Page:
A fracture is a structural break and disruption in a bone of any size or shape. A fracture occurs when force is applied to a bone in an amount greater than it can support. The amount of force required to cause a fracture depends on the composition and strength of the bone. The force may be a direct force, as from a blow (direct trauma) or a motor vehicle accident, a twisting force, or repeated pounding on the same bone. Repeated impact and loading on an area of bone (e.g., prolonged marching, running) can cause a break referred to as a stress fracture. Fractures also can occur because of diseases that affect the strength of the bone (e.g., osteopenia, osteoporosis, bone tumors) or the protective structures around it (pathological fractures).
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Fractures vary with the number of bone fragments affected and their position. All fractures are described in terms of five categories: location of the bone in the body (anatomic location), direction of the fracture lines (i.e., transverse, oblique, spiral, comminuted, impacted), the relation of the bone pieces to each other (alignment and apposition), the stability of the fracture, and the amount of soft tissue damage around the fracture (i.e., simple or closed, compound or open, complicated or uncomplicated). An open or compound fracture is one where the fractured bone end pierces the skin; a greenstick fracture is one where the fracture is only on one side of the bone but the other side of the bone is caused to bend; a comminuted fracture is one where the bone has broken into three or more fragments ("Fractures"). Muscles attached to the bones involved often pull the fracture fragments out of position, especially if the muscles spasm. This can change the status of a fracture from one where the fragments have not shifted out of position (nondisplaced) to one where they have become displaced.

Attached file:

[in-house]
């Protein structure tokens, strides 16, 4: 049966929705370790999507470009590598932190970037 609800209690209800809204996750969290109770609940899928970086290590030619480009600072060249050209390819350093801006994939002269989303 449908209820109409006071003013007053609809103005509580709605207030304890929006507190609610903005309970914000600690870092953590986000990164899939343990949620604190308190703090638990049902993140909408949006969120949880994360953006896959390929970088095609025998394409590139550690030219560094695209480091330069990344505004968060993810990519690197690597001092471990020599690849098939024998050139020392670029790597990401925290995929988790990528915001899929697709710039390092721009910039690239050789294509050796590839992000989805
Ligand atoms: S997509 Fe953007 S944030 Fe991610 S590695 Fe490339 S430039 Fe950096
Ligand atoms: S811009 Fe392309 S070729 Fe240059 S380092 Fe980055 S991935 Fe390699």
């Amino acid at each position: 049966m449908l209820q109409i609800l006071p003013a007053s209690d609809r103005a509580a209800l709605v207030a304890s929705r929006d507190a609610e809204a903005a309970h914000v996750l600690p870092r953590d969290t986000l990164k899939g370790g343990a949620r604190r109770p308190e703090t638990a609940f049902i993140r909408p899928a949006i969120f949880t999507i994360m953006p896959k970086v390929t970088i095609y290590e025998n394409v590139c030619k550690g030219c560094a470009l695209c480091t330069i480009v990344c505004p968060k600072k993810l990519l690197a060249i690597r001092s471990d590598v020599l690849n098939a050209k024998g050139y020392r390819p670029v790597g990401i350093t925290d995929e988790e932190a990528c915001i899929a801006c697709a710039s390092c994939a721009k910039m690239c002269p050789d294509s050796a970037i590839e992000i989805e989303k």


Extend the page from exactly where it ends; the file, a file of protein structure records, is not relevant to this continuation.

Risk: Individuals of advanced age, individuals exposed to falls and/or objects falling on them, those who experience a motor vehicle accident, as well as individuals involved in high-risk activities performed with high-impact or at high-velocity are at increased risk for fractures.
Individuals who participate in sports activities that involve running, jumping, and sprinting have a higher risk for stress fractures, since the force of each running step is at least three times that of the individual's body weight (DeLee). Individuals with a genetic predisposition to rigid, high-arched feet (pes cavus), those with a leg length discrepancy that imparts greater stresses to the longer leg, those with a hallux valgus deformity or a longer second ray (Morton's foot), and those with pronounced hip external rotation are also at increased risk for a lower extremity stress fracture (DeLee).
Individuals with inflammatory bowel disease have a 40% greater incidence of fracture than the general population (Berstein 759).
Older individuals with a heightened risk of fracture include those with history of prior fracture or a fall within the previous 12 months and those with low bone mineral density, quadriceps weakness, or postural instability. Women with osteoporosis are 1.6 times more likely to sustain a fracture than men with osteoporosis, although 50% of all fractures occur in individuals without osteoporosis (Nguyen).